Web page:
For clarity's sake let me say that just because the world is hateful, that does not give us cause to be hateful. We were all once worldlings. We were all once lost and spiteful to Christians and Jesus. Our proper response is grief, long-suffering, patience, cheek-turning, and above all, prayer. Prayer that God will open eyes, ears, and hearts to the gospel for the glory of Jesus Christ. That was the response of Jesus, and it is to be our response as well.

Put to death the notion that you will be more clever than Jesus by getting the world to be your friend. If you do, you are a compromiser.

James said it this way, "You adulterous people! Do you not know that friendship with the world is enmity with God? Therefore whoever wishes to be a friend of the world makes himself an enemy of God" (James 4:4). James really knew how to coddle people, didn't he? Here's one from Paul, "Indeed, all who desire to live a godly life in Christ Jesus will be persecuted" (2 Tim. 3:12). That little word there translated "all" is the Greek word pantes. It literally means, "all". Which is exactly how it translated in every translation I've ever seen. And "all" means you, beloved. It means you and I will be persecuted if we are the friend of Jesus because the world will hate us like it hated him. If the world doesn't hate you, it is because you are acting like it and they can't tell you are Jesus' friend. You people pleaser! You are fooling around with the enemy and betraying your best friend to make friends with wickedness. It's despicable behavior unbecoming a follower of Jesus and you should repent immediately.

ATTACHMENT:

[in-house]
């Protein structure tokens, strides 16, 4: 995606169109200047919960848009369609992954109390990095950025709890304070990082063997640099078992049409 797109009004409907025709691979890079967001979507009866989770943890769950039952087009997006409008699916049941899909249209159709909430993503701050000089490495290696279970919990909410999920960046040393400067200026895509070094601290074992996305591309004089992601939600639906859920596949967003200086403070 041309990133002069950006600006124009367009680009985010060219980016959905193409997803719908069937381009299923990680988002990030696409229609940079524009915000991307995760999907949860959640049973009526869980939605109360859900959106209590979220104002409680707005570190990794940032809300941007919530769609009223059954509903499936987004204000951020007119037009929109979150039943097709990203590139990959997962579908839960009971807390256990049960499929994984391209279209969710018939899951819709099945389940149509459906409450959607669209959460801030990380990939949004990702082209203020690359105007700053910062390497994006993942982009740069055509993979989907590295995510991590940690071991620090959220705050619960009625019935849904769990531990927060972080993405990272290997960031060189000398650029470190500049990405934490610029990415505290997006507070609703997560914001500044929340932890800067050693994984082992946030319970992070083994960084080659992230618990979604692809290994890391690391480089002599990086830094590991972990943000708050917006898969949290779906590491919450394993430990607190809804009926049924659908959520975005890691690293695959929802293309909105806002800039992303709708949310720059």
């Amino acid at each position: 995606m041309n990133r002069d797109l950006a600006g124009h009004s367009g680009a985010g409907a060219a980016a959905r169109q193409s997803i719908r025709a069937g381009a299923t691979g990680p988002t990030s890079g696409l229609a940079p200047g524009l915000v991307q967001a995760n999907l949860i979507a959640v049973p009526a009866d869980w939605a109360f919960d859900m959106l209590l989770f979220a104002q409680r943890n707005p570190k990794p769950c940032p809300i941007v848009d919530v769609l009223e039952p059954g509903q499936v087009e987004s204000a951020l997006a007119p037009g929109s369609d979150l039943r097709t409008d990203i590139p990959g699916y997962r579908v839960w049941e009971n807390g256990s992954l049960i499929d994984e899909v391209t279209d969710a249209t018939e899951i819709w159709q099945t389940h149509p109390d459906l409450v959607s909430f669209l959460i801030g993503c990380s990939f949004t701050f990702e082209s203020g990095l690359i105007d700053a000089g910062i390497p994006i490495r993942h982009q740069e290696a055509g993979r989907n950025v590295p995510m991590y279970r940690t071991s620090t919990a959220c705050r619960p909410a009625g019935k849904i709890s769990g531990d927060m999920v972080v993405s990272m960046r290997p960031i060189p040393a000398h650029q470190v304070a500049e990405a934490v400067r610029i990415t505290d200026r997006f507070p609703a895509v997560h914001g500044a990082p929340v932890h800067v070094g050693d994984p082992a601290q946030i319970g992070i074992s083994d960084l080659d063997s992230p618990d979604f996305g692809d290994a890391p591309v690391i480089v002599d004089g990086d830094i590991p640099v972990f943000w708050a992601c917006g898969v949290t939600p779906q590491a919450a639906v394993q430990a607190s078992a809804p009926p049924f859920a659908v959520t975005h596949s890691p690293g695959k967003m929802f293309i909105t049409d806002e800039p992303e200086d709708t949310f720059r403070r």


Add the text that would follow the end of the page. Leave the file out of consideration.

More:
I don't know what else to say about that. I confess that I'm given to wimpiness in the face of the world. So pray for me for boldness. I didn't say a thing here that didn't convict me; I write as the chief of sinners.

Tuesday, November 03, 2009

The Type of Friendship Jesus Expects